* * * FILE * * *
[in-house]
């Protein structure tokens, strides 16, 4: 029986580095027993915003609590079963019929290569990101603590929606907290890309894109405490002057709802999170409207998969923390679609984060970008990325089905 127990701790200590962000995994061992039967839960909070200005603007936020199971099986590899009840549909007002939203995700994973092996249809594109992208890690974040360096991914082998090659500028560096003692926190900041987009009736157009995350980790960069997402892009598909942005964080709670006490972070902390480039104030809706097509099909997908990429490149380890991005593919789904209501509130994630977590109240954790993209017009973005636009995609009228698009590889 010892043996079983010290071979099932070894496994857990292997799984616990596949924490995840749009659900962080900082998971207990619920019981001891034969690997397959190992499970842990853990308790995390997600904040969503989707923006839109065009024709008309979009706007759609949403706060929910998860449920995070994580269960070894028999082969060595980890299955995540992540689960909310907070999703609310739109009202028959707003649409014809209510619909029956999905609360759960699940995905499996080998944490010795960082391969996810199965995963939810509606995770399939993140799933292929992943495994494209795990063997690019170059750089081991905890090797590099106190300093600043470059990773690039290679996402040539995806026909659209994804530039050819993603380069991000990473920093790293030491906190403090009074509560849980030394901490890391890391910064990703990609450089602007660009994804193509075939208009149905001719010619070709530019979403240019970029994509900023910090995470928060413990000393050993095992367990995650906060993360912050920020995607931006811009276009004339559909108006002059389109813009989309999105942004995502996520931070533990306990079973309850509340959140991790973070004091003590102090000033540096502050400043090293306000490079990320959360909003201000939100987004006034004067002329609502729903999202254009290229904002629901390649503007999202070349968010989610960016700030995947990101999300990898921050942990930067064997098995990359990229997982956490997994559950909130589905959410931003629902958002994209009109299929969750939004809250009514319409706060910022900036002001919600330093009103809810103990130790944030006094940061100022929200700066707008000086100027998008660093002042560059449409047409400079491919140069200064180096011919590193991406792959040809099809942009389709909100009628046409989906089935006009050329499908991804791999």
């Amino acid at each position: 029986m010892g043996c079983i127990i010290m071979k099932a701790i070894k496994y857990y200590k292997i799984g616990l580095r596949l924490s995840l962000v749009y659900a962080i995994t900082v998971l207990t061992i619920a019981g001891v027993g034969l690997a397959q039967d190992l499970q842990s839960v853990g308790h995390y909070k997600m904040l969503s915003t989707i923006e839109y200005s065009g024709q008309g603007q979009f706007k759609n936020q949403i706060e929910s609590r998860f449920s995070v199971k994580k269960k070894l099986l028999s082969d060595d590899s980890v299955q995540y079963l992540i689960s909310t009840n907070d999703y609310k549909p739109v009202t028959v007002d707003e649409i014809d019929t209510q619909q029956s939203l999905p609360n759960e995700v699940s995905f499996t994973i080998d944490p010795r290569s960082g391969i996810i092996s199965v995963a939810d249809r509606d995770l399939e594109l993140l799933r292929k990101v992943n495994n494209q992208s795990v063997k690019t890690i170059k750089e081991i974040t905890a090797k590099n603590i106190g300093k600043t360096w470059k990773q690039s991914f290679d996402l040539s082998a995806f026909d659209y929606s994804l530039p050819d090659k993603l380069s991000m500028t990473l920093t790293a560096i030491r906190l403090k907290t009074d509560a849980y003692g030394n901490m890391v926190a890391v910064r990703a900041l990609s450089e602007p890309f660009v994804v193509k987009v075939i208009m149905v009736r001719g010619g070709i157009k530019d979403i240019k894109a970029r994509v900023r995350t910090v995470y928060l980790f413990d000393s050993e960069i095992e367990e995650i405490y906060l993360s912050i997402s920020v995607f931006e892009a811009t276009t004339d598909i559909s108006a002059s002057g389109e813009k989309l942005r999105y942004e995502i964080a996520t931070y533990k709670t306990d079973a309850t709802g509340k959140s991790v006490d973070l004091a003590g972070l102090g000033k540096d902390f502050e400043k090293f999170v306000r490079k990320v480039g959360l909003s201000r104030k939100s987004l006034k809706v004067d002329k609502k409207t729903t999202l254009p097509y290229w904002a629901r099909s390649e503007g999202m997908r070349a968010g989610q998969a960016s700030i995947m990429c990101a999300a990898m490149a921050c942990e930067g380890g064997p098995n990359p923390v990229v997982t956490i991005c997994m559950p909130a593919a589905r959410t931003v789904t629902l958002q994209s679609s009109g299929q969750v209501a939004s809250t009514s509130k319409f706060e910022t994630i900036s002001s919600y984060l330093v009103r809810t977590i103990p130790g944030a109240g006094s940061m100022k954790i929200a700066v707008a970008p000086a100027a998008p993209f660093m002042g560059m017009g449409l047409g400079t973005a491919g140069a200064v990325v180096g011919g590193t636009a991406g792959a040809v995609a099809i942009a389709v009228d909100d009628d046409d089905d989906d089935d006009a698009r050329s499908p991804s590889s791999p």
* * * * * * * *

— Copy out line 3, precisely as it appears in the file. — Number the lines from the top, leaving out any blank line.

């Amino acid at each position: 029986m010892g043996c079983i127990i010290m071979k099932a701790i070894k496994y857990y200590k292997i799984g616990l580095r596949l924490s995840l962000v749009y659900a962080i995994t900082v998971l207990t061992i619920a019981g001891v027993g034969l690997a397959q039967d190992l499970q842990s839960v853990g308790h995390y909070k997600m904040l969503s915003t989707i923006e839109y200005s065009g024709q008309g603007q979009f706007k759609n936020q949403i706060e929910s609590r998860f449920s995070v199971k994580k269960k070894l099986l028999s082969d060595d590899s980890v299955q995540y079963l992540i689960s909310t009840n907070d999703y609310k549909p739109v009202t028959v007002d707003e649409i014809d019929t209510q619909q029956s939203l999905p609360n759960e995700v699940s995905f499996t994973i080998d944490p010795r290569s960082g391969i996810i092996s199965v995963a939810d249809r509606d995770l399939e594109l993140l799933r292929k990101v992943n495994n494209q992208s795990v063997k690019t890690i170059k750089e081991i974040t905890a090797k590099n603590i106190g300093k600043t360096w470059k990773q690039s991914f290679d996402l040539s082998a995806f026909d659209y929606s994804l530039p050819d090659k993603l380069s991000m500028t990473l920093t790293a560096i030491r906190l403090k907290t009074d509560a849980y003692g030394n901490m890391v926190a890391v910064r990703a900041l990609s450089e602007p890309f660009v994804v193509k987009v075939i208009m149905v009736r001719g010619g070709i157009k530019d979403i240019k894109a970029r994509v900023r995350t910090v995470y928060l980790f413990d000393s050993e960069i095992e367990e995650i405490y906060l993360s912050i997402s920020v995607f931006e892009a811009t276009t004339d598909i559909s108006a002059s002057g389109e813009k989309l942005r999105y942004e995502i964080a996520t931070y533990k709670t306990d079973a309850t709802g509340k959140s991790v006490d973070l004091a003590g972070l102090g000033k540096d902390f502050e400043k090293f999170v306000r490079k990320v480039g959360l909003s201000r104030k939100s987004l006034k809706v004067d002329k609502k409207t729903t999202l254009p097509y290229w904002a629901r099909s390649e503007g999202m997908r070349a968010g989610q998969a960016s700030i995947m990429c990101a999300a990898m490149a921050c942990e930067g380890g064997p098995n990359p923390v990229v997982t956490i991005c997994m559950p909130a593919a589905r959410t931003v789904t629902l958002q994209s679609s009109g299929q969750v209501a939004s809250t009514s509130k319409f706060e910022t994630i900036s002001s919600y984060l330093v009103r809810t977590i103990p130790g944030a109240g006094s940061m100022k954790i929200a700066v707008a970008p000086a100027a998008p993209f660093m002042g560059m017009g449409l047409g400079t973005a491919g140069a200064v990325v180096g011919g590193t636009a991406g792959a040809v995609a099809i942009a389709v009228d909100d009628d046409d089905d989906d089935d006009a698009r050329s499908p991804s590889s791999p």